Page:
Dental Tribune USA

Changing the understanding of the very nature of implant healing

By Dental Tribune USA
October 16, 2017

Dr. Nelson Pinto presented “Guidelines for the Use of Autologous Platelet Concentrate Technologies in Tissue Regeneration: L-PRF Workshop” during the 2017 AAID meeting in San Francisco. Pinto is the founder and chairman of the Research Center for Tissue Engineering and Regenerative Medicine in Concepcion, Chile, where for the past 30 years, he has maintained an active private practice specializing in advanced oral implantology.

Pinto is a professor at the Universidad de Los Andes, Chile, Post-Graduate School of Periodontics and Implantology and a visiting professor at the Department of Oral Health Sciences and Periodontology, University Hospitals Catholic University, Belgium. He is a world leading expert in L-PRF, soft- and hard-tissue regeneration and wound healing.

In the past few months, he has spoken at various conferences around the world, including at the AO (United States), EAO (Sweden), SEPA (Spain), Gordon Conferences (New London) the ITI Annual Meeting (Valencia) and at events in Singapore, Taiwan, Italy, Switzerland, Belgium, Portugal, United Kingdom, Japan, Iran, Nepal, Costa Rica, Argentina and Chile.

Pinto sat down with Dental Tribune to discuss his thoughts on being a presenter at the AAID:

“I believe it’s been almost five years since I first addressed the academy and presented a workshop encompassing L-PRF. When I appeared before the body at that time, I was presenting not only our recent findings on the clinical and scientific significance of L-PRF but also on a subject I called ‘The Floating Implant.’

“This subject started with a clinical observation I made almost five years earlier. I had placed an implant into a large defect totally surrounded by L-PRF more as a space maintainer than anything else. Due to the size of the defect, I could not achieve initial stabilization of the implant in the bone. I fully expected that I would be removing the implant three weeks later at the patient’s next visit and simply adding additional L-PRF. To my surprise, the implant was stable when she returned. But how could this be?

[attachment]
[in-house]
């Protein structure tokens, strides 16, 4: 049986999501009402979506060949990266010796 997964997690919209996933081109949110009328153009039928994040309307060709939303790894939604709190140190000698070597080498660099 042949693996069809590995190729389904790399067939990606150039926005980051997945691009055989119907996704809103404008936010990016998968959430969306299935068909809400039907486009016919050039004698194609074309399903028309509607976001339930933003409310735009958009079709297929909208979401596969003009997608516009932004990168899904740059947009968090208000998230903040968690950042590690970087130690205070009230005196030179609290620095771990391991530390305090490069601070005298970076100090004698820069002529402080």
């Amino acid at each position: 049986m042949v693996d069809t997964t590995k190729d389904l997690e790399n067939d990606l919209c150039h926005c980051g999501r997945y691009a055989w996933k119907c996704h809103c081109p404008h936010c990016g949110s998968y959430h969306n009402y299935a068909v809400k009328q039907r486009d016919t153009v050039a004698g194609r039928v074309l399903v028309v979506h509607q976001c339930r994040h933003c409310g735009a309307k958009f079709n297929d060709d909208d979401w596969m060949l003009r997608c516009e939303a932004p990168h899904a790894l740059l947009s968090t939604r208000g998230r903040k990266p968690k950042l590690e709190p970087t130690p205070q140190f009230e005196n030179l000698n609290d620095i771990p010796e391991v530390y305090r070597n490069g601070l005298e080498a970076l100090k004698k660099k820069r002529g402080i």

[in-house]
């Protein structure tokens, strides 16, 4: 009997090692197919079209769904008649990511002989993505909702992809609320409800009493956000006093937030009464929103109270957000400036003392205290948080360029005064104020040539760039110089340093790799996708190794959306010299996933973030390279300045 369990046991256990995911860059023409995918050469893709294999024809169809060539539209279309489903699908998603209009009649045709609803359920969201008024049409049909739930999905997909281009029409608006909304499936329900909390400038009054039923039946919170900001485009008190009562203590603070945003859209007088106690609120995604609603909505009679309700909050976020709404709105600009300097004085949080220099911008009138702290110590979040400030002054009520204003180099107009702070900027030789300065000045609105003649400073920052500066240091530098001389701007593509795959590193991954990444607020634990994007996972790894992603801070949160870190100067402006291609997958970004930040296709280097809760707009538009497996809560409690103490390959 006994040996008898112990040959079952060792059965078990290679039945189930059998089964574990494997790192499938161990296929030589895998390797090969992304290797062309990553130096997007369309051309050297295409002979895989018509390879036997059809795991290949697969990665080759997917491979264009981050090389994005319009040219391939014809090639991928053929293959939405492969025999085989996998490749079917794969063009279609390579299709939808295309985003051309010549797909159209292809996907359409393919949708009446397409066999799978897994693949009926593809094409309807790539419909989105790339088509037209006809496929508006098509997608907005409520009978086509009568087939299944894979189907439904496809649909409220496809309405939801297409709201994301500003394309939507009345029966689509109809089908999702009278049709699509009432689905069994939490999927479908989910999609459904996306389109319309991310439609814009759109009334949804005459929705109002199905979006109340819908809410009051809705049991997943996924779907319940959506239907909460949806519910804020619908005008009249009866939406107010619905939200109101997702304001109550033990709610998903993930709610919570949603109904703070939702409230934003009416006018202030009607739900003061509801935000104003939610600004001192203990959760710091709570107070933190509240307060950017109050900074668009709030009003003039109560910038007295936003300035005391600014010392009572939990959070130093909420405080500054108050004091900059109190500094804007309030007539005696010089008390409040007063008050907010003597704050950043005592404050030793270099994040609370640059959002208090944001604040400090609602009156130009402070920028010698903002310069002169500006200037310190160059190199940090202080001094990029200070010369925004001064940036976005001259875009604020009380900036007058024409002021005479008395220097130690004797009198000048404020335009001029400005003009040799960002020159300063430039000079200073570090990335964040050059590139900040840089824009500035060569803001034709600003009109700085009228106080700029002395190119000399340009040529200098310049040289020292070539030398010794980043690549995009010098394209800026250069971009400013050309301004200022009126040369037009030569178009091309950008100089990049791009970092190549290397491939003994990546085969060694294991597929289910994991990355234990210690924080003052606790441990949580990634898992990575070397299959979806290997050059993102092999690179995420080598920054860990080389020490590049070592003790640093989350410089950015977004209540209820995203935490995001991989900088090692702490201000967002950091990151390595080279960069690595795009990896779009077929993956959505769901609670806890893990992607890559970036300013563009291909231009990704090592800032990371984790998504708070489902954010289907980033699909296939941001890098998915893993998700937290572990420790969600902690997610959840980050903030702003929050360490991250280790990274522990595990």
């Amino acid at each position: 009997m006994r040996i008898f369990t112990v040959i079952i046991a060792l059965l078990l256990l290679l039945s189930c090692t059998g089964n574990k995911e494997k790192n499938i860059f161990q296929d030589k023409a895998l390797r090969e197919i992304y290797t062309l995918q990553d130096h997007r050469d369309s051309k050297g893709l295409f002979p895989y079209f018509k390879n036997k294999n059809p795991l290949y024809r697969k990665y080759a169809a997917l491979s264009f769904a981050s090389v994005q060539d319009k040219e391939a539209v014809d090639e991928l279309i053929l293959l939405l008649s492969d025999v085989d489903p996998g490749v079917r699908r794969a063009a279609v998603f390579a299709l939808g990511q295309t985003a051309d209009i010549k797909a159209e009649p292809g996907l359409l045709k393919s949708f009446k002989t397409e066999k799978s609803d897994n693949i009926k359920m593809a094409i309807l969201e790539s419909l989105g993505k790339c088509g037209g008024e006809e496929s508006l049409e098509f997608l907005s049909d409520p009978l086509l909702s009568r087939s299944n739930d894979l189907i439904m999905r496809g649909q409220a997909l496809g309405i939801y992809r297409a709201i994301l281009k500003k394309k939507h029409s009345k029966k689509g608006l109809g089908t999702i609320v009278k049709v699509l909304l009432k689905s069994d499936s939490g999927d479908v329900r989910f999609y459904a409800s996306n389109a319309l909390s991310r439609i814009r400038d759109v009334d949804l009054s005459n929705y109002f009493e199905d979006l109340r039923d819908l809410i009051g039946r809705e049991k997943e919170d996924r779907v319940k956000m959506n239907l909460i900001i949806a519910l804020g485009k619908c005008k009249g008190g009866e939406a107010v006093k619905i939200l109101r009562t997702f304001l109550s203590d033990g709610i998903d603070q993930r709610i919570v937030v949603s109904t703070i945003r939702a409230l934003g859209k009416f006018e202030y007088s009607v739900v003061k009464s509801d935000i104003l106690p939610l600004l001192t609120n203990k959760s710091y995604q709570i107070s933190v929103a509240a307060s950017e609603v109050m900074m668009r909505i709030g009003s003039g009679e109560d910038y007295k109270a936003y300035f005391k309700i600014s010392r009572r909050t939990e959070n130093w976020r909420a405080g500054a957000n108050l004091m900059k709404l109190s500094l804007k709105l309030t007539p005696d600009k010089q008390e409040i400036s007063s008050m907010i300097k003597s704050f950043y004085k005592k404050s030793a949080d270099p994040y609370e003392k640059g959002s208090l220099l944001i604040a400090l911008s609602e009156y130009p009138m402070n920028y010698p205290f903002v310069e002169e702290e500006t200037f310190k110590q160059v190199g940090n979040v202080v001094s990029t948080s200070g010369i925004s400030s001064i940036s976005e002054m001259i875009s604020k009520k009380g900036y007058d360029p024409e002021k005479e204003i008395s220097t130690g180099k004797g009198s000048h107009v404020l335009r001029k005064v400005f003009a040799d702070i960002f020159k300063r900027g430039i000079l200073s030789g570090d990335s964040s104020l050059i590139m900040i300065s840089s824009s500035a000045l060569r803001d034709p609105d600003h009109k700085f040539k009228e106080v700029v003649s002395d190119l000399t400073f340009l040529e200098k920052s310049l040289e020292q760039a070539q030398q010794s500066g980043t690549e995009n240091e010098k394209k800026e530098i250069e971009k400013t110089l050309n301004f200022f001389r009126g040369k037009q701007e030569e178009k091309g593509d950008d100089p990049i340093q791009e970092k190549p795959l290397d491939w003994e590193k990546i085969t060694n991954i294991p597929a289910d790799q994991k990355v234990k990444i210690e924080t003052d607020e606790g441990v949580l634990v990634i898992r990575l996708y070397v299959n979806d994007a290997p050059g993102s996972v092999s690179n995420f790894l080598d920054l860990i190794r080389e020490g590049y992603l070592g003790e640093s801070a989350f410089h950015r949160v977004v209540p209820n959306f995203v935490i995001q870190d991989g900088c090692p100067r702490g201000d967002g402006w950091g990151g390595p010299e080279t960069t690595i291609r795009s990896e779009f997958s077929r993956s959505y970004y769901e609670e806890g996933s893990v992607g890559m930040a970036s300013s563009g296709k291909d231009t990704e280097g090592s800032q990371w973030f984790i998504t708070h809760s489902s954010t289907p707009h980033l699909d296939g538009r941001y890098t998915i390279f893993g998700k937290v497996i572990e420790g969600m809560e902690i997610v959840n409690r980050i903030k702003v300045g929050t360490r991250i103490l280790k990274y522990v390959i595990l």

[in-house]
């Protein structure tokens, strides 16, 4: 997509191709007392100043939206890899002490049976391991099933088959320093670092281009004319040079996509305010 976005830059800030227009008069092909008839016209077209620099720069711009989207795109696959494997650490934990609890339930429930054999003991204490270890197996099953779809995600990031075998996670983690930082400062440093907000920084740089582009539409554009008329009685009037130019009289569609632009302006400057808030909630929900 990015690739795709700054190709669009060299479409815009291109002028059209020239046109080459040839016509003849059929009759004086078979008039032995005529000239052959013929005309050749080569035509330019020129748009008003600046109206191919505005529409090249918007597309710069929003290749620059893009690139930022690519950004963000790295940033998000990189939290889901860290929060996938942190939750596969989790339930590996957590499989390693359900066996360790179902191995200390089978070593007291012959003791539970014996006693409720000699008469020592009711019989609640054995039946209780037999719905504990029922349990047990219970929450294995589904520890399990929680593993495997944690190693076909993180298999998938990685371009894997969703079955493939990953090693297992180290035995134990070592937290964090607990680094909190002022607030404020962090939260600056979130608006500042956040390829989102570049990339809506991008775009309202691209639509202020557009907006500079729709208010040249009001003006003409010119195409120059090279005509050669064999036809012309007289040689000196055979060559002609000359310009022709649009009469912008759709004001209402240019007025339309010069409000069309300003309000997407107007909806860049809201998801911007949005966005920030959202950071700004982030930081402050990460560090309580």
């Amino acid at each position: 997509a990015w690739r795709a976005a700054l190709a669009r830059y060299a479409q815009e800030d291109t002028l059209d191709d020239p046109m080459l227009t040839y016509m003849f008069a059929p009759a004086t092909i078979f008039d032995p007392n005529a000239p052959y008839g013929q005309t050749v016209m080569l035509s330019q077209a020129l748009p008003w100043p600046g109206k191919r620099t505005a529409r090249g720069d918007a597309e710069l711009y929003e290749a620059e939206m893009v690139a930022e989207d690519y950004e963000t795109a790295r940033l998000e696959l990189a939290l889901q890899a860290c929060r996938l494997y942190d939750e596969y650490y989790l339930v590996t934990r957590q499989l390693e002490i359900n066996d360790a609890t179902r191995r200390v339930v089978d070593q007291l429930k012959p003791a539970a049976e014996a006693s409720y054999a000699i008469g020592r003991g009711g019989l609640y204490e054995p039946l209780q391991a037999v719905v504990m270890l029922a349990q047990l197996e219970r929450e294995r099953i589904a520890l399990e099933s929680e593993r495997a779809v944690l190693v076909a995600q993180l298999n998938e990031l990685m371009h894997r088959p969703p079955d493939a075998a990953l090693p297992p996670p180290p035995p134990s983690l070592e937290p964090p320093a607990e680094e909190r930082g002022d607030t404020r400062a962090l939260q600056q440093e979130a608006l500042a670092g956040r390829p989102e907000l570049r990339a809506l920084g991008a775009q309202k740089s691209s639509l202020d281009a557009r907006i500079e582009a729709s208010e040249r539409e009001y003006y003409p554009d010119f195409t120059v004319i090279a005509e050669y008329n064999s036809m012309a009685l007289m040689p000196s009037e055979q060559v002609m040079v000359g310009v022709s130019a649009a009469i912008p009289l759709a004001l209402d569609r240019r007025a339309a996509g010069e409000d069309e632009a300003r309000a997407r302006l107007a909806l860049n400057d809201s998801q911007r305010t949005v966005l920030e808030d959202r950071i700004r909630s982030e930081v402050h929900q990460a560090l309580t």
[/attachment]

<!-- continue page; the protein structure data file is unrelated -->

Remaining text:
“I knew my initial observations would be met with great skepticism. As a matter of fact, I was perhaps the greatest skeptic of all. This clinical experience was counter to everything I had been taught and everything, up to that point, that I had experienced. An implant must be stabilized in bone for any osseointegration to occur. This was established doctrine.

“I began reasoning that if a dental implant with an osteoinductive surface was surrounded by a blood supply containing L-PRF, bone should naturally grow not only from the defect wall but also from the implant surface. Such an implant may not necessarily need to be touching bone at the time of placement for healing to occur.

“I knew the remarkable results we were experiencing clinically with L-PRF, and I was aware of the scientific publications describing the implant’s surface as osteoinductive. I had been using Intra-Lock BLOSSOM implants with this surface in my practice for many years and observing first-hand remarkable bone healing starting from the first day of placement.

“This surface, called OSSEAN, was well-documented in the literature as displaying the potential to boost osteoblastic cell behavior by up-regulating the gene expression. Its nano-rough structure was ideal for fibrin attachment. It just stood to reason that if an OSSEAN surface implant was surrounded with L-PRF, even in a large defect with only L-PRF to stabilize it, I may have a functional implant ready for restoration within a relatively short healing period.

“The synergistic effect of these two healing catalysts should not be underestimated and well may explain my initial observations.

“Almost 10 years ago that clinical case started a path that changed my understanding of the very nature of implant healing.

“We now have well-documented scientific evidence and clinical experience that demonstrates, when utilized together, the synergy of L-PRF and OSSEAN provide a superior pathway for osteogenic cell migration not previously encountered in implant dentistry.

“Just before arriving at the AAID this year, I had been presenting these findings at venues throughout the world. I’m honored, as I was when at first presented at the AAID Annual Conference five years ago and each meeting since, to share this with the academy this year.”

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